The National Mutual Aid System combines crisis management software with geocoded data to help fire officials find additional resources -- whether that be personnel, teams, facilities, equipment or supplies -- from across the country.
In a letter to California Gov. Jerry Brown, five fire emergency response managers said that they could have better fought the fires and floods that ravaged the state last year and cost $18 billion if they had a better way to track emergency resources during multi-jurisdictional events. An application in the works will provide just that.
The cloud-based National Mutual Aid System (NMAS) modernizes the 10-year-old Mutual Aid System created by the International Association of Fire Chiefs (IAFC). It merges data and mapping by marrying Intermedix’s WebEOC crisis management software with Esri's ArcGIS platform to help fire officials quickly search for and find additional resources -- whether that be personnel, teams, facilities, equipment or supplies -- from across the country.
“We’re bringing mutual aid to the 21st century,” said Jeff Dulin, IAFC’s strategic adviser. “The WebEOC part of it is the data, and the Esri part of it is the mapping,"
Previously fire officials would have lists of assets, but they wouldn’t know where those resources were located. "Now you’ll see that visually on a map, so you can see how close they are, how far away, how long it will take them to get there,” Dulin said.
To use NMAS, fire agencies register with IAFC, which grants them access to the tool. They enter their inventory into the system manually or through WebEOC’s batch import process for Microsoft Excel. The data format is based on the National Incident Management System, which standardizes equipment types nationwide, giving stakeholders common definitions and processes for their mutual aid planning, according to the Federal Emergency Management Agency. This means that a fire official can query NMAS for Type I engine, and every fire service in the country knows what that means.
Once the resources are entered, the Esri component automatically geocodes them. When officials query the system for resources, they get both a map showing locations and a list ranked nearest to farthest. Users can query by distance, time to delivery, category and resource. Additionally, they can plot the best route for resource loaners to use. Individual fire agencies can manage their inventories.
“We’re using accepted nomenclatures, protocols, classifications from existing systems that have been put in place by FEMA, Homeland Security, the Forest Service,” said Cy Cole, director of federal business development at Intermedix. Additionally, 44 state emergency management agencies and FEMA already use WebEOC.
For California’s recent natural disasters, responders relied on an older system with few GIS components. In their letter, the fire managers asked for “revenue to modernize the effective, but aging, Mutual Aid System to include rapid resource processing and ordering, incident logistical support, and command and control functions at local public safety communications centers.”
“What would have been different [with NMAS] was they would have been able to visualize the resources that were available, and they could see where they were,” Dulin said. That would have helped them “speed up the whole process of making a request both to a resource owner and then getting a resource deployed to that event.”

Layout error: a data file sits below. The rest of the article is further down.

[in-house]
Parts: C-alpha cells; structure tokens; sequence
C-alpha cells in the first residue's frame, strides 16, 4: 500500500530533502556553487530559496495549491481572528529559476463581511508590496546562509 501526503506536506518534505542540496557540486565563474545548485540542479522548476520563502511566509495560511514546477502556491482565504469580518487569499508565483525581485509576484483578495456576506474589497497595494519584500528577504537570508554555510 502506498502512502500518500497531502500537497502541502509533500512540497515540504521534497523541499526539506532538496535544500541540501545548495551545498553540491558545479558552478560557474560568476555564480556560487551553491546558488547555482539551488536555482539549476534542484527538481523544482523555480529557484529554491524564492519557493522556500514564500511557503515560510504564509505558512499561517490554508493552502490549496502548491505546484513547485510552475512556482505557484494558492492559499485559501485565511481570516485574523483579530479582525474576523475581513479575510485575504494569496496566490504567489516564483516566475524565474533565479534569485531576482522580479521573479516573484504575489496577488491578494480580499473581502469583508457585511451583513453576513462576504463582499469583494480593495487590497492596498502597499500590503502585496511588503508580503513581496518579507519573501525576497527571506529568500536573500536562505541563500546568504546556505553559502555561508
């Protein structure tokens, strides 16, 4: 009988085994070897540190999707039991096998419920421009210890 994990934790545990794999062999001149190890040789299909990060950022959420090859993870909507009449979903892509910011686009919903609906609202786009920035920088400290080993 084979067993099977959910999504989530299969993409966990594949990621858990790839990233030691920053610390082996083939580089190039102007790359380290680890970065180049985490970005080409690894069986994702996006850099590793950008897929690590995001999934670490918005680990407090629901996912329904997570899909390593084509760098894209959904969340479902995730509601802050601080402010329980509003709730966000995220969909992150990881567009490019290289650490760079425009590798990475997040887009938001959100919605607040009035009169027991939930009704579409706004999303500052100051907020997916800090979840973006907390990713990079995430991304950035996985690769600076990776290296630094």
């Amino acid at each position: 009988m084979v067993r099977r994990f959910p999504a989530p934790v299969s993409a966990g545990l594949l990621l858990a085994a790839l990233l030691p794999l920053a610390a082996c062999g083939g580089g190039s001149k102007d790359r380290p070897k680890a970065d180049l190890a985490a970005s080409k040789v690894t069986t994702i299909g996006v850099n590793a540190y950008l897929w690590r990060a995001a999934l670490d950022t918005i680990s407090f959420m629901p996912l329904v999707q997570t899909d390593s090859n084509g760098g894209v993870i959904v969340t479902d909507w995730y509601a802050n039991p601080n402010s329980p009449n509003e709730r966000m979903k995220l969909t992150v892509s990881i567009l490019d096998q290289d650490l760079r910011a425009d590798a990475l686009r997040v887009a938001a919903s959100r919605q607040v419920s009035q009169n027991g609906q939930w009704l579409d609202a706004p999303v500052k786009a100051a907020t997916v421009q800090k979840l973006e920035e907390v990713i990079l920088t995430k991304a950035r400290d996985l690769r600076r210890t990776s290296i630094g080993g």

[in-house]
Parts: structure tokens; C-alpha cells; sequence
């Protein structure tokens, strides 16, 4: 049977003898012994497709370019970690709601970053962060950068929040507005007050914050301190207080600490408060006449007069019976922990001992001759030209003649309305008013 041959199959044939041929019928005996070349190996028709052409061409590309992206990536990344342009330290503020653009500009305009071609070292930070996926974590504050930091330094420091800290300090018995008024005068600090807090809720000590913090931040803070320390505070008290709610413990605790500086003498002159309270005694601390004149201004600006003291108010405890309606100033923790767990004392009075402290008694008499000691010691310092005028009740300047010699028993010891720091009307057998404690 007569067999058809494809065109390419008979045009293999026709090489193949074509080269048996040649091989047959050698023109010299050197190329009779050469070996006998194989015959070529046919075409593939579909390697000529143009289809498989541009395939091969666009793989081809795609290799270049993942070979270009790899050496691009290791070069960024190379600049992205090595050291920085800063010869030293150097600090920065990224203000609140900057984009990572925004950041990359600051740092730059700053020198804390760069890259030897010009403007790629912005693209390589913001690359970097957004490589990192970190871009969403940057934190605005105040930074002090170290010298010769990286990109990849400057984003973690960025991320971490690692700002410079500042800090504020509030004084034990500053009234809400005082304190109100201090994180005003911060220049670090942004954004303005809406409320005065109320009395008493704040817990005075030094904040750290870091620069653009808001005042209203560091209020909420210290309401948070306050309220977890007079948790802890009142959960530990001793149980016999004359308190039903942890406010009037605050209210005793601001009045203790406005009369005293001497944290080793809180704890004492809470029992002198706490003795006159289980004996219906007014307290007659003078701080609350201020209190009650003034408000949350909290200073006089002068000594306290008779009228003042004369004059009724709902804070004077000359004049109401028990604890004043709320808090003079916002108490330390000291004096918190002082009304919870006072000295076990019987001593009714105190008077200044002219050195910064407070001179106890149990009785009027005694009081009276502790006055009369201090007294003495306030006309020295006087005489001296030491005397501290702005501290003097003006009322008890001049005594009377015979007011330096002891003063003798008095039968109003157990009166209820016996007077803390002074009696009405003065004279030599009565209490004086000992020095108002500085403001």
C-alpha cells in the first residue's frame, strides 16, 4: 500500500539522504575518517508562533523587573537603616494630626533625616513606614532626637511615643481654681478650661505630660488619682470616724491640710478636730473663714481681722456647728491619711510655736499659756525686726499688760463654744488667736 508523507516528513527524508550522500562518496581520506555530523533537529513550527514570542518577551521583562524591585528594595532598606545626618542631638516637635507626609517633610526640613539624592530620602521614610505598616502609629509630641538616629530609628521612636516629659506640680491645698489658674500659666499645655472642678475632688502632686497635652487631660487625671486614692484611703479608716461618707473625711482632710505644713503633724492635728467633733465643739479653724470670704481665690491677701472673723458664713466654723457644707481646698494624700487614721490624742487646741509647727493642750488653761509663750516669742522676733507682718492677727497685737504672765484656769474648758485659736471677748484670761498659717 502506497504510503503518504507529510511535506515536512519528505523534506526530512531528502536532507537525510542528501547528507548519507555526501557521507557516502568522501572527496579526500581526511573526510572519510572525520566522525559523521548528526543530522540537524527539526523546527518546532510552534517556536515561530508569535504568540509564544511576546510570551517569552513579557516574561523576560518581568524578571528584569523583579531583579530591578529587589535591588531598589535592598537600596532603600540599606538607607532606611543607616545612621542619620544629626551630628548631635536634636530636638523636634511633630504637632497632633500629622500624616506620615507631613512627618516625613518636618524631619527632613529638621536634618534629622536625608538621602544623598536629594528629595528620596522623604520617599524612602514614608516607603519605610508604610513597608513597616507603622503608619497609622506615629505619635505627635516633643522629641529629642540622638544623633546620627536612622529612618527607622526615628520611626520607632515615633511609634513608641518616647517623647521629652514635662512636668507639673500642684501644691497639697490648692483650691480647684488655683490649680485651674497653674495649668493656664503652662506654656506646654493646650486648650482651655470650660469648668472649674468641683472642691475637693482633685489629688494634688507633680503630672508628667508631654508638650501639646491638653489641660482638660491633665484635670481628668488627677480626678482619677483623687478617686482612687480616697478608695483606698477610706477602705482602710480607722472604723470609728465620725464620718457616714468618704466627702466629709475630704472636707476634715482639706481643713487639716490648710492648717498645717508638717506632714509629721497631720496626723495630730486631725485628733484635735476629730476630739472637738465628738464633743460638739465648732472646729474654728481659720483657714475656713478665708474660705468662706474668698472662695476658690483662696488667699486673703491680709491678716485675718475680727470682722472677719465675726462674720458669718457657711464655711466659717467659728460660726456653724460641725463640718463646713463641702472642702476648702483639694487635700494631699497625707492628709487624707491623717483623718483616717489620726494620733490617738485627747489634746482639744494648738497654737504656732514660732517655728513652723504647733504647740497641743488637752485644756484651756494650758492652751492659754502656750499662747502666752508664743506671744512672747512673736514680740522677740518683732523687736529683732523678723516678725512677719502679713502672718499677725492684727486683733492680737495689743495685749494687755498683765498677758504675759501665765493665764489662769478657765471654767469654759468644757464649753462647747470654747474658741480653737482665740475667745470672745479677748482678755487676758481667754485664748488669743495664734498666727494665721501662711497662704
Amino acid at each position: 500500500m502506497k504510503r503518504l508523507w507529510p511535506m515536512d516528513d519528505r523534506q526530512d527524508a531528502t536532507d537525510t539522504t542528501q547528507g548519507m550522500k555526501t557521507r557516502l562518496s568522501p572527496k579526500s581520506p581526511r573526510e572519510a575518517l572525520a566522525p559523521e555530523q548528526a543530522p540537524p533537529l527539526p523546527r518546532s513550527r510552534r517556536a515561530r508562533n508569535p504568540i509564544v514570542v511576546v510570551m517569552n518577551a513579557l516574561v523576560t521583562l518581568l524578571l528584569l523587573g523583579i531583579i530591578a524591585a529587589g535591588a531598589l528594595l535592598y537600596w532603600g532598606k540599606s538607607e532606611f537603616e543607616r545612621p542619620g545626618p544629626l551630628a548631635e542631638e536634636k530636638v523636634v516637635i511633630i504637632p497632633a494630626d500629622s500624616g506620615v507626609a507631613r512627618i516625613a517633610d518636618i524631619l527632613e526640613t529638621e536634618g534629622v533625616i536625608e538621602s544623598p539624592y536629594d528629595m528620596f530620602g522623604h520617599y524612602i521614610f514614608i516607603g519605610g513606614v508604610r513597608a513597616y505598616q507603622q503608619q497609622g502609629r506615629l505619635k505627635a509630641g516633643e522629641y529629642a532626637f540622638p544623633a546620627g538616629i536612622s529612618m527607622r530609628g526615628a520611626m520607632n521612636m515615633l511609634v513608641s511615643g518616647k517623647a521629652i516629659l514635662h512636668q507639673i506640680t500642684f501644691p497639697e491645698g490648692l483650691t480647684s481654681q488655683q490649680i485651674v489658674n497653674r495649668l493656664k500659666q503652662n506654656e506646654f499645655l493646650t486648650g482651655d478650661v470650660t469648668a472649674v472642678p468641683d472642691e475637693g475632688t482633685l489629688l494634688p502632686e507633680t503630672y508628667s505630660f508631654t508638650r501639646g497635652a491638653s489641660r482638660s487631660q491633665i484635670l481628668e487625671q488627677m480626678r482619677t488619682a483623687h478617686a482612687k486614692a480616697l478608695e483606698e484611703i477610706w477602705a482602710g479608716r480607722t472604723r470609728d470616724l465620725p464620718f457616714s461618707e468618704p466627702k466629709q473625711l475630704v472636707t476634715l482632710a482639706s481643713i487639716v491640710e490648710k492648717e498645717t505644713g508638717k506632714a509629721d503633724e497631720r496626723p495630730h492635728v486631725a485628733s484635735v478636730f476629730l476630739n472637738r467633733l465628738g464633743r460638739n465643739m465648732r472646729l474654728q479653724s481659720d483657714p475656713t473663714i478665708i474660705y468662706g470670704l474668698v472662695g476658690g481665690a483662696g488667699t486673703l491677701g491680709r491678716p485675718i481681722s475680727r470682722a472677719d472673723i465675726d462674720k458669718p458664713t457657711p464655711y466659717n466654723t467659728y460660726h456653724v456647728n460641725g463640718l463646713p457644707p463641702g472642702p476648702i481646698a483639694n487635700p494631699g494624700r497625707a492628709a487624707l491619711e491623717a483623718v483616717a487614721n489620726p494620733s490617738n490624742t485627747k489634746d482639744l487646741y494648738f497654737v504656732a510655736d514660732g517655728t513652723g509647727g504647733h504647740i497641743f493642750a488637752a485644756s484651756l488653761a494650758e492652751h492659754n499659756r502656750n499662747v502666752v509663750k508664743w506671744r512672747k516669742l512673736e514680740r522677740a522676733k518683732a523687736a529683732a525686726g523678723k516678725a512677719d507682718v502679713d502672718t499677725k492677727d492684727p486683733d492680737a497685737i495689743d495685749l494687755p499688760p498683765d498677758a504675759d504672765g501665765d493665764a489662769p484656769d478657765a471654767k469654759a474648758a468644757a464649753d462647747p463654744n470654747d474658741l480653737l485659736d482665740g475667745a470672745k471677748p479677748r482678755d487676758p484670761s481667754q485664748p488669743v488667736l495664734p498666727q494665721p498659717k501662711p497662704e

Cole said resource requests and fulfillments can take up to two days -- too long when wildfires are involved.
Although the idea of mutual aid isn’t new, it has been difficult for fire departments, said Ryan Lanclos, director of public-safety industries at Esri. “There’s never been a national system … for fire service[s] to share and access mutual aid information,” he said.
“In 2017, the amount of disasters that we faced in the U.S. and the cost of those disasters reflect how complex, how costly they were not just monetarily, but for our environment, infrastructure and the people that were impact directly," Lanclos explained. "Those hurricane examples, flooding examples are just perfect use cases" that show how the National Mutual Aid System can help first responders get access to resources they need, he said.
Cole said the ultimate goal is greater efficiency. “Let’s be really clear: All NMAS is, is really just a system to help make it easier for all the fire agencies to do what they’ve been doing for years,” he said. “We’re going to help them expand the scope and the reach of mutual aid in the country.”
Another benefit of the system will be data analytics, he added. Making and fulfilling requests generates data that can be used to facilitate the reimbursement process, for example. “You don’t expect the fire department to send those million-dollar trucks and all those firefighters for free,” Cole said.
IAFC will soon launch a three-month beta test of NMAS in California, Florida, Tennessee and Utah -- states that already use Mutual Aid Net. Dulin said the full system should be up and running this summer.
Open to states and individual jurisdictions, NMAS comes with a subscription fee based on the size of the area.
Ultimately, NMAS will be expanded for use by any public safety agency, Lanclos said. “The intent is that the system itself will facilitate resource management" across disciplines. It could be used by law enforcement as well as emergency management -- "logistical resources for food, water and the like,” he said.
“That’s the long-term vision, ” Lanclos said. “The National Mutual Aid System will eventually be tested and proven in its capacity here, and then we’ll start to branch out into other segments of public safety.”
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